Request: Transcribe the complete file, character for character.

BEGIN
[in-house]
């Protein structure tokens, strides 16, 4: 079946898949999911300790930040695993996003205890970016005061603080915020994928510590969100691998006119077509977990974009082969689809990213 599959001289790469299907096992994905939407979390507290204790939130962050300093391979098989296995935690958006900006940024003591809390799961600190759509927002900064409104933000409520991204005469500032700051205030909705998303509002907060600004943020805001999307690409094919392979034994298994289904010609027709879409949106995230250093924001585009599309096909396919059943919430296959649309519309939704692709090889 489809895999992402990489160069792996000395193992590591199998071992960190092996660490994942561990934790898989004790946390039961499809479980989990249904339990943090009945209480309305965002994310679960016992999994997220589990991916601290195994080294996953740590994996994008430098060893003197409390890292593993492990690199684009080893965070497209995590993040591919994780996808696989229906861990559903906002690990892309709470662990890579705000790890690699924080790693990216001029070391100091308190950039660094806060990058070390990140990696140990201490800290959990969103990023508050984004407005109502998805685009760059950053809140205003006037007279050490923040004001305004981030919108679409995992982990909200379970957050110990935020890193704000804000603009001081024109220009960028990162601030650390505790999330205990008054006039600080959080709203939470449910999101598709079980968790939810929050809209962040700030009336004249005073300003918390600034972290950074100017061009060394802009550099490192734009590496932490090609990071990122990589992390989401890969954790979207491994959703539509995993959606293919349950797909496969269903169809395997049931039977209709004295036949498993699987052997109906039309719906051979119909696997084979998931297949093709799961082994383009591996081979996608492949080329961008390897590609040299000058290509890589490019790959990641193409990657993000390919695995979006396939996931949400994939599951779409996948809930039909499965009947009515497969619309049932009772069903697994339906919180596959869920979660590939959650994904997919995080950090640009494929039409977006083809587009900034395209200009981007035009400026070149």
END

[in-house]
């Protein structure tokens, strides 16, 4: 079946898949999911300790930040695993996003205890970016005061603080915020994928510590969100691998006119077509977990974009082969689809990213 599959001289790469299907096992994905939407979390507290204790939130962050300093391979098989296995935690958006900006940024003591809390799961600190759509927002900064409104933000409520991204005469500032700051205030909705998303509002907060600004943020805001999307690409094919392979034994298994289904010609027709879409949106995230250093924001585009599309096909396919059943919430296959649309519309939704692709090889 489809895999992402990489160069792996000395193992590591199998071992960190092996660490994942561990934790898989004790946390039961499809479980989990249904339990943090009945209480309305965002994310679960016992999994997220589990991916601290195994080294996953740590994996994008430098060893003197409390890292593993492990690199684009080893965070497209995590993040591919994780996808696989229906861990559903906002690990892309709470662990890579705000790890690699924080790693990216001029070391100091308190950039660094806060990058070390990140990696140990201490800290959990969103990023508050984004407005109502998805685009760059950053809140205003006037007279050490923040004001305004981030919108679409995992982990909200379970957050110990935020890193704000804000603009001081024109220009960028990162601030650390505790999330205990008054006039600080959080709203939470449910999101598709079980968790939810929050809209962040700030009336004249005073300003918390600034972290950074100017061009060394802009550099490192734009590496932490090609990071990122990589992390989401890969954790979207491994959703539509995993959606293919349950797909496969269903169809395997049931039977209709004295036949498993699987052997109906039309719906051979119909696997084979998931297949093709799961082994383009591996081979996608492949080329961008390897590609040299000058290509890589490019790959990641193409990657993000390919695995979006396939996931949400994939599951779409996948809930039909499965009947009515497969619309049932009772069903697994339906919180596959869920979660590939959650994904997919995080950090640009494929039409977006083809587009900034395209200009981007035009400026070149």